A man’s reach should exceed his grasp. “If your goal doesn’t scare you, it’s not big enough,”said Ellen Johnson Sirleaf, the President of Liberia.
Professional golfers, when putting, aim six inches beyond the cup. After all, what percentage of putts that are short go in?
Karate masters, when breaking boards, aim not at the board, but six inches below it. After all, they’re chopping through the board, not on it.
I’ve read that the only reason to give a speech is to change the world. Changing the world seems impossible, unless you change the world one person at a time.
Your words have the power to move people. In fact, your career depends on how you speak, because nobody knows what you think until you speak or write, and these days, people don’t read. They skim, scan and surf. They wait for the meeting; they wait for the presentation, to hear what you have to say, and to see what kind of person you are.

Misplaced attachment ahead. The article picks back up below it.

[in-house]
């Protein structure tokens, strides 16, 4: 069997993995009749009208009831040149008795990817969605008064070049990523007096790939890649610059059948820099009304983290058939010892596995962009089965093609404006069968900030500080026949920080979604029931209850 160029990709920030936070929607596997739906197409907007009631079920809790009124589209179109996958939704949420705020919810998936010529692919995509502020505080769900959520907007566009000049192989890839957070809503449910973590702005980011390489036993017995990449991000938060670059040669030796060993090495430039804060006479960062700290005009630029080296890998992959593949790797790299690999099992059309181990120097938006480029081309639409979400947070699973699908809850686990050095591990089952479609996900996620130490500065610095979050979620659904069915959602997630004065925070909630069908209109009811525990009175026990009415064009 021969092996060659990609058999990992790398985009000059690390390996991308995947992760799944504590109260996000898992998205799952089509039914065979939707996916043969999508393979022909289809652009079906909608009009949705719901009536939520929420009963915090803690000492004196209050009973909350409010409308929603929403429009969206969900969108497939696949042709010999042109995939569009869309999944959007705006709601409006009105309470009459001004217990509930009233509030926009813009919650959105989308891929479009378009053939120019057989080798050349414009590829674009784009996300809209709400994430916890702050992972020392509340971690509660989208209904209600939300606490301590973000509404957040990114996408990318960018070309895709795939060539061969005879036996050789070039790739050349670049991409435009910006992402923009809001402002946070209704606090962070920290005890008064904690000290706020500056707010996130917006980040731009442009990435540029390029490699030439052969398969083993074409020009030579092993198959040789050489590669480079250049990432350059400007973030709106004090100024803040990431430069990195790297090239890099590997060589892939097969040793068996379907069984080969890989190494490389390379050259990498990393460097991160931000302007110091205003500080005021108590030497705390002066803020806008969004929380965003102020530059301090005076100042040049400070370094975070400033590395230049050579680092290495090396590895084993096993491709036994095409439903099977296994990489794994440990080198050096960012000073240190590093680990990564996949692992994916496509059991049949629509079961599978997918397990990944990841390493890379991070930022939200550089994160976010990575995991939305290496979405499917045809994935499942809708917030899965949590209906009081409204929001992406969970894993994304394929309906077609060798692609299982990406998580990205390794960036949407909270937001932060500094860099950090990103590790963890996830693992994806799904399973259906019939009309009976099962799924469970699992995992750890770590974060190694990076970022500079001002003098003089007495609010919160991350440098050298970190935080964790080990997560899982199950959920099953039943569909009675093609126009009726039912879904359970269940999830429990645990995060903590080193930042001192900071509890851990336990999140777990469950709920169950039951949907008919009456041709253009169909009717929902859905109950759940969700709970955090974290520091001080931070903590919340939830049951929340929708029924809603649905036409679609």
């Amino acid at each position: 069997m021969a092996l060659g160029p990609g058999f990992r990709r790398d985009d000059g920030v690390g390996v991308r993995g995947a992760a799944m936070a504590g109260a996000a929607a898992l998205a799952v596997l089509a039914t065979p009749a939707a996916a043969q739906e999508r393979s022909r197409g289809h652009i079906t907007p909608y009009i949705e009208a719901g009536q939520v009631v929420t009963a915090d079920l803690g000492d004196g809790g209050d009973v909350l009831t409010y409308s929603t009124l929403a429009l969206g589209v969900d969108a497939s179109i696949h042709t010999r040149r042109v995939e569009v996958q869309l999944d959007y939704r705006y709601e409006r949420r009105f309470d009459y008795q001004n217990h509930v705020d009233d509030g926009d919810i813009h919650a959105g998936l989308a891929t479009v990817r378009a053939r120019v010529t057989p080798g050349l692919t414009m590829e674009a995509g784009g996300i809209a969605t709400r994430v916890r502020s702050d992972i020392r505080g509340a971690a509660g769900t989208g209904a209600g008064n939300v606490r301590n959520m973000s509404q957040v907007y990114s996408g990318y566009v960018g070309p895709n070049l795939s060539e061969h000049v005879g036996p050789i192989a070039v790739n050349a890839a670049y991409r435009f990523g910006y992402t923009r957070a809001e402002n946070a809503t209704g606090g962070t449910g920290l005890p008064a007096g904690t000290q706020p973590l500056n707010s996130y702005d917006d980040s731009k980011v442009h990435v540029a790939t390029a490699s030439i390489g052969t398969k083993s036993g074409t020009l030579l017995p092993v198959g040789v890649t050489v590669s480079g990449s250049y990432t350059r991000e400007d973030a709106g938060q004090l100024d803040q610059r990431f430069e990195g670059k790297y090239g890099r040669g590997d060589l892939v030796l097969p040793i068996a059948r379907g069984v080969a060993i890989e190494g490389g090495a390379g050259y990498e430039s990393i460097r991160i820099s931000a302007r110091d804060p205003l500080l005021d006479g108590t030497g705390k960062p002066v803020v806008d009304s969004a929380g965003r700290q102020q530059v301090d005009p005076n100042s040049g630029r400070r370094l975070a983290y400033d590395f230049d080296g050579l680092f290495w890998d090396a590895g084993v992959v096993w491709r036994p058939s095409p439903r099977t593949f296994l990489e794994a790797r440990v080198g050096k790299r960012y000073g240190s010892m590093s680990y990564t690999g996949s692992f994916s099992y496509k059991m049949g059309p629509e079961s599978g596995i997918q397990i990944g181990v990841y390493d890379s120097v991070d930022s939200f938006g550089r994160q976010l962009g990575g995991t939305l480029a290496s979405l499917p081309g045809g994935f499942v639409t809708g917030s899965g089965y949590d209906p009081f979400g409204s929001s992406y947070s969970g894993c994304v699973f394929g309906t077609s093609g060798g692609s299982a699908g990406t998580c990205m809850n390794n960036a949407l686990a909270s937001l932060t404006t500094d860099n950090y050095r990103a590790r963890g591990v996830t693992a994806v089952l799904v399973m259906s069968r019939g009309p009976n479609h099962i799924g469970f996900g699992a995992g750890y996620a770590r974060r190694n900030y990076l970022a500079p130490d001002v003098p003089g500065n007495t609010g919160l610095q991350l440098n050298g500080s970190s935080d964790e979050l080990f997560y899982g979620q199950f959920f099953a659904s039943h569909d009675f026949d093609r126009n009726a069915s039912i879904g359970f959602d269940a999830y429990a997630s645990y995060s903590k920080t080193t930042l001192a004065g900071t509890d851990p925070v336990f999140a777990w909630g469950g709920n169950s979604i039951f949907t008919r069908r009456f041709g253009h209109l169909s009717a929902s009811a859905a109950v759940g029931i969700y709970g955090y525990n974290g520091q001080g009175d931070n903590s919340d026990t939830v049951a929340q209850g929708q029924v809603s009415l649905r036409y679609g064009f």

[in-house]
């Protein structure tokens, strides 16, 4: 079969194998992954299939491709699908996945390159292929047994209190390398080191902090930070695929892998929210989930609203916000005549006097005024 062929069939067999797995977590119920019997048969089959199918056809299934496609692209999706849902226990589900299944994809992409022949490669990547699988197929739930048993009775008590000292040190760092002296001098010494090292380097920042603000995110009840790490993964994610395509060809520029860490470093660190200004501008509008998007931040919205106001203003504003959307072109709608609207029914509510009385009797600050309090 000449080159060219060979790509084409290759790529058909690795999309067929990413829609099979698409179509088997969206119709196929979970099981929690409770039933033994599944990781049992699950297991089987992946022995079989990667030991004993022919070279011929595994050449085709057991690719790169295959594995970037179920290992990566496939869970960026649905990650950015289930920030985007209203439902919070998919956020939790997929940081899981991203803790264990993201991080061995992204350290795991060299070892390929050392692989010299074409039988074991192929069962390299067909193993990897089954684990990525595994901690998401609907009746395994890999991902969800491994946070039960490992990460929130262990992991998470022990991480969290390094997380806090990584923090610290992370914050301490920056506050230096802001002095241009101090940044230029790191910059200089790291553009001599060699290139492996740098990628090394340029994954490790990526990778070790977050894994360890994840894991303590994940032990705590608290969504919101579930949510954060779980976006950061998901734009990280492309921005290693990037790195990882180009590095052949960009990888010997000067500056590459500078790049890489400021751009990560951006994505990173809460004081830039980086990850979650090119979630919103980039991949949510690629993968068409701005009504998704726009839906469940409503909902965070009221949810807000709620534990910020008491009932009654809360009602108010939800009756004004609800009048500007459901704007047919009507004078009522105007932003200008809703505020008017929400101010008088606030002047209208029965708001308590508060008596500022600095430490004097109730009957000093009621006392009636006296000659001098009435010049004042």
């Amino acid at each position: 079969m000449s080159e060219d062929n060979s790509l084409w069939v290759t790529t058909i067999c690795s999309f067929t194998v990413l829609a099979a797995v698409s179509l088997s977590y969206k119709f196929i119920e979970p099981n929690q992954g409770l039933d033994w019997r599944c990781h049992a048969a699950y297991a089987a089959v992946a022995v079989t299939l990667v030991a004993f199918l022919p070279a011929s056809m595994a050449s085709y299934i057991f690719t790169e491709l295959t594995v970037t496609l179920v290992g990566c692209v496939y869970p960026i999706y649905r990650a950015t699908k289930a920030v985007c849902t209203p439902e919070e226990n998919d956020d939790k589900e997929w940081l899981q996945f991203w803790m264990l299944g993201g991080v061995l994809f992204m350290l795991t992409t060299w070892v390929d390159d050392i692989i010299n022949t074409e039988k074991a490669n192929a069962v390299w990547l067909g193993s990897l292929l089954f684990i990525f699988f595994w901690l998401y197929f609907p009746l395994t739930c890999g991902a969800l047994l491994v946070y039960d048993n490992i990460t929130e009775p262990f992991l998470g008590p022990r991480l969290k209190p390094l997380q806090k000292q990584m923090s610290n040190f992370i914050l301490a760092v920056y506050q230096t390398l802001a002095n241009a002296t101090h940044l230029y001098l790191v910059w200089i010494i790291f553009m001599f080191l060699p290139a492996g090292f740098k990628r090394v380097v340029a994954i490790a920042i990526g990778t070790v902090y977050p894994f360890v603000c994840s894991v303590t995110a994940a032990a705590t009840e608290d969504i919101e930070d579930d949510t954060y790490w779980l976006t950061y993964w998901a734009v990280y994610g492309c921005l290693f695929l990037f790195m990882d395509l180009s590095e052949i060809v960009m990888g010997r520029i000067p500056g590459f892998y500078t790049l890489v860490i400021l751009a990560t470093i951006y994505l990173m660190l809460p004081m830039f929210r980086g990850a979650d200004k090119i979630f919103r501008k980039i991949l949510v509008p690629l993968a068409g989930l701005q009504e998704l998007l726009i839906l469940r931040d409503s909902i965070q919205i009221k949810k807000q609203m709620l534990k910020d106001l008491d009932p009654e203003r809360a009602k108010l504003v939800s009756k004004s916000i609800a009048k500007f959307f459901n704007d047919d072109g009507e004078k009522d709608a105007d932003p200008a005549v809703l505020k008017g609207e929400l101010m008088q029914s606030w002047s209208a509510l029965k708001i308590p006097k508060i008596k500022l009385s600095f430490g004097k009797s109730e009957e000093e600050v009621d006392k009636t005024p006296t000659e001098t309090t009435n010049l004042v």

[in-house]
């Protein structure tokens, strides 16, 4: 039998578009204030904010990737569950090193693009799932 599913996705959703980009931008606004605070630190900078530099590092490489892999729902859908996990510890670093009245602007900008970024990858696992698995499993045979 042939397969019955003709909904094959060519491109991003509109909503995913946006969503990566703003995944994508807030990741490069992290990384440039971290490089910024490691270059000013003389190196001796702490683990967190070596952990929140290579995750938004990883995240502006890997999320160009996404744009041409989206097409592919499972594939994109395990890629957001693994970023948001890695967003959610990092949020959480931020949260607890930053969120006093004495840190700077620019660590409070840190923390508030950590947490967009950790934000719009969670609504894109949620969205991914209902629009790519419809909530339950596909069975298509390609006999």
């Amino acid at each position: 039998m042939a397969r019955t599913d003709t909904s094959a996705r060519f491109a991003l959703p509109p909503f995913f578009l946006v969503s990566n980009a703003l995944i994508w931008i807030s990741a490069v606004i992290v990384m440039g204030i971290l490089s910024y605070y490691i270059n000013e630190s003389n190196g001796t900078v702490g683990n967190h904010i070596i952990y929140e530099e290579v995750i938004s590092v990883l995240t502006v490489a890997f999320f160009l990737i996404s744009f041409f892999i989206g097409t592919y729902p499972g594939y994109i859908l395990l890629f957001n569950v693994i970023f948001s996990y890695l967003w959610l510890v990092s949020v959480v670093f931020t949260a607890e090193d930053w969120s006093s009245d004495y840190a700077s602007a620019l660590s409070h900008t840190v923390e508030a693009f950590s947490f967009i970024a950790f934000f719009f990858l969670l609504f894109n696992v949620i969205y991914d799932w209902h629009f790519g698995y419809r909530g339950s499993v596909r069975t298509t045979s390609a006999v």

Coined by Edward Lorenz, the butterfly effect suggests that minor perturbations in the air in one place can, weeks later, change the course of a distant hurricane.
So what about your next effort to move the mountain? What do you want to see happen six seconds, hours, days or weeks after the end of your talk, when your words have ceased disturbing the air? What’s the change you’re hoping to see?